HDA formerly AFIA

The Holiday & Decorative Association (HDA), formerly the American Flower Importers Association (AFIA) was originally incorporated on May 6, 1994, as a result of a collective effort of nineteen major silk botanical and Christmas accessories importers.  A non-profit organization, AFIA was created to promote the industry and to negotiate issues that are important to this industry collectively.

AFIA's first meeting for charter members was held during Silk '94.  Bylaws were passed with regard to such issues as antitrust, fair credit reporting, tax, and corporate laws.  AFIA has retained legal counsel.  The trade association is governed by a board of eleven trustees.  Supersilk has assumed chair duties for the past two years in order to initiate the association function.   Four trustees have been appointed for special one-year terms.  When the terms expire, these seats will be up for election for two-year terms.  Members are in the process of voting for the last two positions which have two-year items.  This will stagger Board turnover and insure continuity in its functions.

The last board meeting was held on June 27, 1996 at Silk '96 in Las Vegas.  Some of the issues addressed were the needs and benefits of a Credit Association, transportation issues including air freight and hotes arrangements, change in membership classifications, and Holiday Expo '97 in Dallas.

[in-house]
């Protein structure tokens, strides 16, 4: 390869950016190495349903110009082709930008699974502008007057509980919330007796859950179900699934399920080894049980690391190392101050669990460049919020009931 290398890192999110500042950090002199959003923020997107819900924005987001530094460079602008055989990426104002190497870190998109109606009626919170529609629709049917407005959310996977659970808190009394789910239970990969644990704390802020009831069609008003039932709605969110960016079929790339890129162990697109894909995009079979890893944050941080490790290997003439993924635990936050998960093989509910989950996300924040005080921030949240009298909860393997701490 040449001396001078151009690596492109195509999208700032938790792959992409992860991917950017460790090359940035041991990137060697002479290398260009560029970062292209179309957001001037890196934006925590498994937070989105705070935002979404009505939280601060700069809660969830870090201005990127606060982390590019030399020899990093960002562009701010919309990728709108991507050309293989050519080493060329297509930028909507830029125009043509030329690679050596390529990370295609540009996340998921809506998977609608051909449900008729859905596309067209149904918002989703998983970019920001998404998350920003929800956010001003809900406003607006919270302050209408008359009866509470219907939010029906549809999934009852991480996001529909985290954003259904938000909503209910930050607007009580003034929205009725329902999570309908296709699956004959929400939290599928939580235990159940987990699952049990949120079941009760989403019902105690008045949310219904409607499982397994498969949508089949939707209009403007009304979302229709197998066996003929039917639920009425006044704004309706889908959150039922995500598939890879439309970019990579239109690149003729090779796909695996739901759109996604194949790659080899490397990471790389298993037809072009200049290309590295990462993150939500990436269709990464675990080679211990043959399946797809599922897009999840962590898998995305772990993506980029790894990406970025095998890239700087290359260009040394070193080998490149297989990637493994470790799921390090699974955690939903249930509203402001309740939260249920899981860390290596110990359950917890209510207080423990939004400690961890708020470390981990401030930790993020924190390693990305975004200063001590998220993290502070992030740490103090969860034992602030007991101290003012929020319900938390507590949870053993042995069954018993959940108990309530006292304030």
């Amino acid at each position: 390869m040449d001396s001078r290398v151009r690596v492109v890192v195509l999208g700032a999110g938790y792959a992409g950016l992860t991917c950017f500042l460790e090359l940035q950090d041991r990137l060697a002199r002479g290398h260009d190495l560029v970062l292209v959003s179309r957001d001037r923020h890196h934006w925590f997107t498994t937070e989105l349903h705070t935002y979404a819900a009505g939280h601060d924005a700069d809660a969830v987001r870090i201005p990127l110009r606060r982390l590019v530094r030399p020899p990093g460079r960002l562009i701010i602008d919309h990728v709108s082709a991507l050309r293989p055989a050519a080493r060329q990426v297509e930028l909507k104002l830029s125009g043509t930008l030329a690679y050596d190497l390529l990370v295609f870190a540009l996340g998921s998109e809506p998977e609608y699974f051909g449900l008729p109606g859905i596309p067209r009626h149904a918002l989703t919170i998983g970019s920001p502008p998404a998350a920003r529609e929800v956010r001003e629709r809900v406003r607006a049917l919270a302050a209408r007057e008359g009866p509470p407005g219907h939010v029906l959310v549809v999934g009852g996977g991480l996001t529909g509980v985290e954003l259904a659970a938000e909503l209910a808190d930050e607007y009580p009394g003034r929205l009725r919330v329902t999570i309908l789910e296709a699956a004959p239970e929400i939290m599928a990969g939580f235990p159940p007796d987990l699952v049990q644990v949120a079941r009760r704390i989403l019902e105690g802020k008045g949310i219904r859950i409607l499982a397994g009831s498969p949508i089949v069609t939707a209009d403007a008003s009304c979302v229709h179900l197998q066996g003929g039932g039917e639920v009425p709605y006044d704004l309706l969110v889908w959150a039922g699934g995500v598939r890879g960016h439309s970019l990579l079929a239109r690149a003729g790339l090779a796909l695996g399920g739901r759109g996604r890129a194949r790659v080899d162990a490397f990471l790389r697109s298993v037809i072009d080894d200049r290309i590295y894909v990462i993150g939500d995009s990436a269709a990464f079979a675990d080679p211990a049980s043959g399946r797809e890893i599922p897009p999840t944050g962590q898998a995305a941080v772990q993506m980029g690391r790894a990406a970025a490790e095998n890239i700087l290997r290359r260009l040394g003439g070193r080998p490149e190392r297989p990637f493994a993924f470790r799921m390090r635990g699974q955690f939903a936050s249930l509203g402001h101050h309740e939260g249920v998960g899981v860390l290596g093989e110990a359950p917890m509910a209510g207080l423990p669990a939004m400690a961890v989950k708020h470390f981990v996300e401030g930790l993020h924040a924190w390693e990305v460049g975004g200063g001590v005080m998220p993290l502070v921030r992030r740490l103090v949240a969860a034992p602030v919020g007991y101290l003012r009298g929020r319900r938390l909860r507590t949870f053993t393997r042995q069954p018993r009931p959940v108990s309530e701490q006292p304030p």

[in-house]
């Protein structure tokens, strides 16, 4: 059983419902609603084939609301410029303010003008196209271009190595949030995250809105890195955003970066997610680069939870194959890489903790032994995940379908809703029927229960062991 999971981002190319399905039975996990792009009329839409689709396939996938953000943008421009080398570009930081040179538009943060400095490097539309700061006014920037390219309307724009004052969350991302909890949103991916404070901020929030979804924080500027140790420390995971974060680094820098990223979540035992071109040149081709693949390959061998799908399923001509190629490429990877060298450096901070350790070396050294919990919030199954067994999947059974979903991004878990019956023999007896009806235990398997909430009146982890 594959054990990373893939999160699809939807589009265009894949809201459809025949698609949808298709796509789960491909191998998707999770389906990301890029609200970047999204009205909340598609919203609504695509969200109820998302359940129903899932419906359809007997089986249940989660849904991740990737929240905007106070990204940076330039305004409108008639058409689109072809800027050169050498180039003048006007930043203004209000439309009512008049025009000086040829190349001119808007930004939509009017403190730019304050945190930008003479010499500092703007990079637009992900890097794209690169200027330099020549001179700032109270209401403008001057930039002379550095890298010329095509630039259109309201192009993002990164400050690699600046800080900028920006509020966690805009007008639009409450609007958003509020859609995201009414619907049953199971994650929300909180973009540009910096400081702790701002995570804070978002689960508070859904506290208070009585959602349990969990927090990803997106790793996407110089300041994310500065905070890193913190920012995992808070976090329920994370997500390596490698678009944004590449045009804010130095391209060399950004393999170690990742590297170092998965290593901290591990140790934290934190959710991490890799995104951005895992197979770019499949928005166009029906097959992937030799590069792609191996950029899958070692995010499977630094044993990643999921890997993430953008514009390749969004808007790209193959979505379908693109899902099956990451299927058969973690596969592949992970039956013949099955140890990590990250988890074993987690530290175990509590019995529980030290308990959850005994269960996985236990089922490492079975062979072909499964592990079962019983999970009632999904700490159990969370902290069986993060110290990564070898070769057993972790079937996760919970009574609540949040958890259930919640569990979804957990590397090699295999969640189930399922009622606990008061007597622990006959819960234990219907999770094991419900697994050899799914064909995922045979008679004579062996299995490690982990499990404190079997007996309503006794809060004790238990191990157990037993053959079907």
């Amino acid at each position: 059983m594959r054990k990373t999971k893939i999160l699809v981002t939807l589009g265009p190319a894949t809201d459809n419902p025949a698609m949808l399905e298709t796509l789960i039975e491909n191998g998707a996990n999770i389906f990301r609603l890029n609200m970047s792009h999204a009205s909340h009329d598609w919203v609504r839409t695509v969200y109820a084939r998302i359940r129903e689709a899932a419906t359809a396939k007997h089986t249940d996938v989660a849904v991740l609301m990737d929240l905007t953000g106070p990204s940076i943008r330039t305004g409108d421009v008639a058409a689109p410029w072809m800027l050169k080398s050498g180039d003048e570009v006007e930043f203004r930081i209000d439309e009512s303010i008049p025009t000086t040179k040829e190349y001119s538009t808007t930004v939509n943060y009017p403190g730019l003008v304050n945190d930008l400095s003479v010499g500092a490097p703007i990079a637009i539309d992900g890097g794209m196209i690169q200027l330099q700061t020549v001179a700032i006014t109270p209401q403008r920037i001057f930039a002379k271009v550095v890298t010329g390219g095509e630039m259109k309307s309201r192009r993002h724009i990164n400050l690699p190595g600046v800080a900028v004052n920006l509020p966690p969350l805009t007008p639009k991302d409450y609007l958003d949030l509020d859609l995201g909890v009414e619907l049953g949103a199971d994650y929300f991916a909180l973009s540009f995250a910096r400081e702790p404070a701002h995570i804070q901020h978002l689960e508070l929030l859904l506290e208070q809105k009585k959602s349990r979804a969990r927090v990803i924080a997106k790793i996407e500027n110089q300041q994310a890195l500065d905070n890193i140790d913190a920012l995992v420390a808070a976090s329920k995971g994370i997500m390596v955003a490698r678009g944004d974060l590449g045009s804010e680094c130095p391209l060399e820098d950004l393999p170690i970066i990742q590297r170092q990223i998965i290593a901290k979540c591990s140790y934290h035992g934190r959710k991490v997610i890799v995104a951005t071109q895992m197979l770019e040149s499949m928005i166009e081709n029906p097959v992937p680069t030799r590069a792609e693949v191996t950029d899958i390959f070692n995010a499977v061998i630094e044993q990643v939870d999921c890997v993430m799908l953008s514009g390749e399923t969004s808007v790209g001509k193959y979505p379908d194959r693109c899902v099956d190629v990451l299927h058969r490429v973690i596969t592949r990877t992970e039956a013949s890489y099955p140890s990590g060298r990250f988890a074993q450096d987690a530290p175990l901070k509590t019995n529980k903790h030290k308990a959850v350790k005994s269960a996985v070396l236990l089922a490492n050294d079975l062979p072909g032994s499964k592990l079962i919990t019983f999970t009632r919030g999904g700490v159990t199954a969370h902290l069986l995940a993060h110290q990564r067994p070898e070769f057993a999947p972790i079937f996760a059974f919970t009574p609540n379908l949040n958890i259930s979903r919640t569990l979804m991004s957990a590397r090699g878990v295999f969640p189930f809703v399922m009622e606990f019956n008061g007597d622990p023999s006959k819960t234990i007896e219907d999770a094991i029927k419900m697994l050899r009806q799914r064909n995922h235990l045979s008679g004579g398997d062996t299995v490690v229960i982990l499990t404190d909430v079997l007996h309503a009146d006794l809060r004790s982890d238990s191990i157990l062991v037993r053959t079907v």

According to AFIA bylaws, qualifications to be a fully fledged member with voting rights and such included the need to meet requirements of at least $2,000,000 in gross sales of artificial botanical products and the need to have a distribution facility in the US.  In order to expand the membership of AFIA, a resolution proposed to create a wider and stronger association by forming an additional classification such as associate and affiliate, with little or no voting rights.

Some of the goals of AFIA include:

  • act in unison as a nationwide organization of importers of artificial botanical products, accessories and Christmas decorations
  • to foster an promote our business in the US
  • to promote the development of fair and efficient nationwide channels for transportation, distribution and sale
  • to promote fair credit practices
  • to affect change at trade shows, where exhibitors feel change is needed
  • to affect legislation that controls import tariffs
  • to control the escalating costs of air frieght for samples

As of today, 167 companies have become charter members.  The formation of this organization has been a giant step for the industry.